Recapping this week's Mozilla all-hands

As many of you know, Mozilla just completed a company-wide, week-long all-hands meeting. Most of the Mozilla Rust team was able to join, as were several contributors from other companies, and some volunteers. It was an incredible week! I wanted to especially thank the volunteer attendees, who brought much-needed fresh perspectives. I hope you all had as much fun as I did.

As always, this week of face-to-face contact is extremely helpful for brainstorming and digging into issues, but any proposals arising from it must go through Rust’s RFC process; discussion, vetting and decision-making is done in the open.

Here are some highlights:

  • We developed a clever solution to quickly deliver a sound, conservative version of specialization that we can stabilize, with a clear path to refinement later. Thanks, @RalfJung, @wycats, @withoutboats, and @scalexm for helping crack this longstanding nut!

  • We reaffirmed and clarified our story for a “batteries included” Rust through the cookbook and discoverability. Thanks, @ag_dubs, for your valuable insights from the npm world!

  • We laid out an actionable plan for advertising our success stories, including a specific direction for whitepapers and our blog. Thanks, @carols10cents and @shepmaster, for helping us figure out how to make Rust “boring” in the way that companies want!

  • We continued discussion about formalizing and expanding the sponsorship model around Rust, and delineated clear next steps toward that goal. Thanks especially to @ag_dubs for offering to push on those next steps!

  • We walked through the current unsafe guidelines approach, which many saw here for the first time – and which engendered an enthusiastic response. Thanks, @ralfjung, for the fantastic presentation!

  • We launched the Increasing Rust Reach initiative, which currently has about 220 applicants for 10 spots, and multiple weeks left for more (!). Thank you, @carols10cents, for orchestrating that!

  • We nailed down the remaining steps for stabilizing the no_std ecosystem. Thanks, @brson and @alexcrichton, for leading the charge!

  • We navigated some difficult and long-overdue discussions about moderation, the CoC, and related topics. While we have more work to do here, we managed to tease out some of the core problems that need to be solved, and now have a good foundation for ongoing discussion. Hats off to the moderation team, in particular, both for the care they’ve taken in the past, and their listening ear during the discussion.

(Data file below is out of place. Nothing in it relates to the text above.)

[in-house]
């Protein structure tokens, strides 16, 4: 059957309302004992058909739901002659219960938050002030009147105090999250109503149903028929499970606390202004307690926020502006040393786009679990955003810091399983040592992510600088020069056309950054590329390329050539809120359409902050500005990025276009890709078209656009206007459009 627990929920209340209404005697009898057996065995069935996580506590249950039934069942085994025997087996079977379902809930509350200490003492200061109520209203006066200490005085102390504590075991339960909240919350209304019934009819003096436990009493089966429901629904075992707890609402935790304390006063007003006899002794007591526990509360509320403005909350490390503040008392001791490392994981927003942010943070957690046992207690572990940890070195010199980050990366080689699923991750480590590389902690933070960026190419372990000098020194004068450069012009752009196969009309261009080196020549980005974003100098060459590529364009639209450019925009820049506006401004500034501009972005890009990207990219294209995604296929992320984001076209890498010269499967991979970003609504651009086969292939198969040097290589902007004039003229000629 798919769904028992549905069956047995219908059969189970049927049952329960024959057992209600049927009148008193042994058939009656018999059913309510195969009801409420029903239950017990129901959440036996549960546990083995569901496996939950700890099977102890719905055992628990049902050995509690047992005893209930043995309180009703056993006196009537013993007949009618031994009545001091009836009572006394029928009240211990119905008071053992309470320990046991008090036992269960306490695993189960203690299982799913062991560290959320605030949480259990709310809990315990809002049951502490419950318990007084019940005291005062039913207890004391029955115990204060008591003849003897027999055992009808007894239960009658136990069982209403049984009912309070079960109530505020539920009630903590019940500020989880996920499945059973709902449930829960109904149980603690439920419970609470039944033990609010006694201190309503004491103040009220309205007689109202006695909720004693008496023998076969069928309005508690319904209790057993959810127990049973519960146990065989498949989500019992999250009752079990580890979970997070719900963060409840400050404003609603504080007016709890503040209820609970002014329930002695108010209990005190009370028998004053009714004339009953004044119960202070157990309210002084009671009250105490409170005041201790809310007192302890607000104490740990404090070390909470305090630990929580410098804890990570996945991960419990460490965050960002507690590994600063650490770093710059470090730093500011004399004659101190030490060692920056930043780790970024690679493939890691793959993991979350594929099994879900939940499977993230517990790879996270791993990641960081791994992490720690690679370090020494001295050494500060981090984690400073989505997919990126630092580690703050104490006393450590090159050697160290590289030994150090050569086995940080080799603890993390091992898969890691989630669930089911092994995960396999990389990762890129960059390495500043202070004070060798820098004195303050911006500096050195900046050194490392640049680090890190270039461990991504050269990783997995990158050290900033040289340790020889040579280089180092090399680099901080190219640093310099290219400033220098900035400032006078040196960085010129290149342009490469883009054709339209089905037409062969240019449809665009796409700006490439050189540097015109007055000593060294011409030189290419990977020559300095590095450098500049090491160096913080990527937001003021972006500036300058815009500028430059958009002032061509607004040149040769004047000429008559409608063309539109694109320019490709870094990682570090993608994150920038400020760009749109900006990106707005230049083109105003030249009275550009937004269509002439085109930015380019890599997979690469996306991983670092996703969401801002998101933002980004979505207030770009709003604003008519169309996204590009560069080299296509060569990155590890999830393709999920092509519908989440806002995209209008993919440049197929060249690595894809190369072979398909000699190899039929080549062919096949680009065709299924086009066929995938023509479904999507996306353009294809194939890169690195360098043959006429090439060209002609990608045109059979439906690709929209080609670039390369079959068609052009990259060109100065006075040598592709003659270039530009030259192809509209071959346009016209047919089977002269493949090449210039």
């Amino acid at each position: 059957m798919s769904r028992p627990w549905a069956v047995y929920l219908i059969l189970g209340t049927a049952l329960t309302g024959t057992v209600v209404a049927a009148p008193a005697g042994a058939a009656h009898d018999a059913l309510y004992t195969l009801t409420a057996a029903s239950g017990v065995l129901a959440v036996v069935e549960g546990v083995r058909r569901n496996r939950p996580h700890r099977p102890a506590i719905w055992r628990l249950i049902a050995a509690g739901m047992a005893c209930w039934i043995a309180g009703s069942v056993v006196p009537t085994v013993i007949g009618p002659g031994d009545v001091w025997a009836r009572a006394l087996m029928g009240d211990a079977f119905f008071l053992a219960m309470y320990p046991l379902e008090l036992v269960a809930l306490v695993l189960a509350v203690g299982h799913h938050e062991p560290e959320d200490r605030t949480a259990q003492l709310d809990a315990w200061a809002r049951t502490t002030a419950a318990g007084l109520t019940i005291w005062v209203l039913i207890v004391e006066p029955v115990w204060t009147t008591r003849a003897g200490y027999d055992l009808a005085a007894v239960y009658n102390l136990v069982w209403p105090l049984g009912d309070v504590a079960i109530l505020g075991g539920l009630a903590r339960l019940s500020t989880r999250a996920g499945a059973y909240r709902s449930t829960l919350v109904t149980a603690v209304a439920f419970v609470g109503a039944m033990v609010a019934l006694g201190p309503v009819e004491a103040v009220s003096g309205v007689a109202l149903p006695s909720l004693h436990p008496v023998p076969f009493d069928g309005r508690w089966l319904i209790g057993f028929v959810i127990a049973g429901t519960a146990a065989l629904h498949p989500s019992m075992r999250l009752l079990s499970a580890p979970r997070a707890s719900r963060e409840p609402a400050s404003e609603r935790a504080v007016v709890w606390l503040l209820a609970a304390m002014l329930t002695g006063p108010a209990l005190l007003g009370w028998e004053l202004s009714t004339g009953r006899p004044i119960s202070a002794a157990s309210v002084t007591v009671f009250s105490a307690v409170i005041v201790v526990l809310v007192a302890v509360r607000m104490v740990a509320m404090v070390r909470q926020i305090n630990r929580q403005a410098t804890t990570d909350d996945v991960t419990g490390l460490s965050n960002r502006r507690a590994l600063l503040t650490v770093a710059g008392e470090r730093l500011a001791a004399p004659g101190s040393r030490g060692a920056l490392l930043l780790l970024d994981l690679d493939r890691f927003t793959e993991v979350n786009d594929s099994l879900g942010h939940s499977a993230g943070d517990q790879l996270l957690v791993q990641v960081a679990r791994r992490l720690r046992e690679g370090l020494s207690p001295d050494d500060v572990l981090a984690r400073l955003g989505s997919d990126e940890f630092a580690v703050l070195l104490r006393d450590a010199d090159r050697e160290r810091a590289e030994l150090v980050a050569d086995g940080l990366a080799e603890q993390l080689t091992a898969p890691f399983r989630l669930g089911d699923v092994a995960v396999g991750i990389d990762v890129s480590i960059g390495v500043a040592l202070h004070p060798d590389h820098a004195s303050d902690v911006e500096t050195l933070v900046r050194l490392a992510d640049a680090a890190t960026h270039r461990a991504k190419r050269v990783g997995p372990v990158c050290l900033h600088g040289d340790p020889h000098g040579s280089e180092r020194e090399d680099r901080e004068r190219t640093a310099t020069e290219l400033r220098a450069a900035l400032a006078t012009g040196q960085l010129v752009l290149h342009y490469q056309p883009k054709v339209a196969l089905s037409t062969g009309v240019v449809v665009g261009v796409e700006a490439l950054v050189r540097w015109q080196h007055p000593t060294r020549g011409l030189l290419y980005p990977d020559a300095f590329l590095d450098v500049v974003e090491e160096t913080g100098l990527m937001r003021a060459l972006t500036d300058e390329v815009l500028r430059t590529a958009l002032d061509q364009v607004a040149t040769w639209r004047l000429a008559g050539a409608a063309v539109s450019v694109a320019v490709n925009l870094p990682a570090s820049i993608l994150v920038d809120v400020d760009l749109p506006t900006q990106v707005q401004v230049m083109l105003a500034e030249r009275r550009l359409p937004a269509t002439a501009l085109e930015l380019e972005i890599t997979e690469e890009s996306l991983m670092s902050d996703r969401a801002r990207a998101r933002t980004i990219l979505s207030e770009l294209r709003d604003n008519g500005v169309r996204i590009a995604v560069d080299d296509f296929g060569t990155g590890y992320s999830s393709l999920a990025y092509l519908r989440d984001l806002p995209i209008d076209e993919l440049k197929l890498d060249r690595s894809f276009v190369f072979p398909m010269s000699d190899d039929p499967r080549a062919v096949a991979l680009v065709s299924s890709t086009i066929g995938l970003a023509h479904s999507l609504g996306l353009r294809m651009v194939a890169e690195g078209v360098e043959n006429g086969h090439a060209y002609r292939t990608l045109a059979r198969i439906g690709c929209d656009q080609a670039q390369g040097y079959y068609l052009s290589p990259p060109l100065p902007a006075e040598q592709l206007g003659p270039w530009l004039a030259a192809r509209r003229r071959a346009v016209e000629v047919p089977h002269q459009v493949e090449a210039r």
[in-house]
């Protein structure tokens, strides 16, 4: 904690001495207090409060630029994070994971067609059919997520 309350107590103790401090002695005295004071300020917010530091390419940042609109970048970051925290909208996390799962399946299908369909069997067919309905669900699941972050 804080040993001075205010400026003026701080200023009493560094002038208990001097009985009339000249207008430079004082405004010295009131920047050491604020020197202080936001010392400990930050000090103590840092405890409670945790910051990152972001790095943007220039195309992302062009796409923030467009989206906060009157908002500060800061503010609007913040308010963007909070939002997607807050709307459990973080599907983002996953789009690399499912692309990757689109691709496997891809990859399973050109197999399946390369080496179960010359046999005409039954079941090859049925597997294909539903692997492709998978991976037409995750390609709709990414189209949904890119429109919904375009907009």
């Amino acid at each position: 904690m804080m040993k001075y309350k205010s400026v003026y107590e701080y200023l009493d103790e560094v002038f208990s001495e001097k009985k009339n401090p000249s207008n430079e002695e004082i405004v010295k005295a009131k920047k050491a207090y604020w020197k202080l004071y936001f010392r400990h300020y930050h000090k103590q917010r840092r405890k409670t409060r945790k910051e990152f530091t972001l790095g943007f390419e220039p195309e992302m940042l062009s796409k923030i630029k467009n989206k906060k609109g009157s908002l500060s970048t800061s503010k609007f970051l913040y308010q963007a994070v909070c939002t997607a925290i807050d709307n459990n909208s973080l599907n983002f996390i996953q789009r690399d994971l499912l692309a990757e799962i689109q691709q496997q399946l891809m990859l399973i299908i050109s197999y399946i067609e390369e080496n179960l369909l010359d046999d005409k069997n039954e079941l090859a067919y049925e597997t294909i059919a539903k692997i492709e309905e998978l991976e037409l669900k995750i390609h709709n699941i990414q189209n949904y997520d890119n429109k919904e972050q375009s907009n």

• We iterated through a half-dozen potential module system revamps, and by the end of the week finally landed on an idea we think satisfies all known constraints and will likely be palatable to new and old users alike. Thanks, @withoutboats, for your stamina and deep insights on this topic!

  • We mapped out the next 3-6 months of Cargo work, and dug deeply into issues around build system integration (like native dependencies, build plans, and workflows) over many, many hours. Thanks, @wycats, for your unflinching commitment to what’s best for the long-term ecosystem!

  • We worked through a variety of tooling questions, including the potential for a unified rust tool, the stability story needed for shipping rls/rustfmt/etc via rustup, wasm as a target, and FFI. Thanks, @nrc, for taking on dev-tools leadership so competently!

  • We talked comprehensively through a number of issues around Tokio, async and blocking I/O in general, http/hyper, and so on. Pretty much everyone contributed in some way to these discussions, and coming away from the week I see both a lot of work to be done and, on the flipside, potential for our story to get so much better. Thank you all for the help!

I count myself very lucky to get to work with so many thoughtful, kind, and passionate people, and can’t wait to see you all again!



Thank you for summarizing all these discussions here. Are there notes from each of these topics that more fully convey what was discussed in terms of context/constraints, key decisions and actions to take going forward? It seems like each of these bullet points could be a thread of its own.

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Thanks for the summary, Aaron. I am really looking forward to tackling some of the things (and given that I will have more time starting next week, I hope to jump in on some)

key decisions

To be clear, in almost all of these cases there are basicallly no decisions made, because decisions are made by the teams, and not all members of a team are at the work week.

So for example, take the modules topic; the discussions we had and the conclusions we came to will result in a new RFC draft; the discussions we had are in no way actually binding! It's similar for most things.


You can now find more on this at

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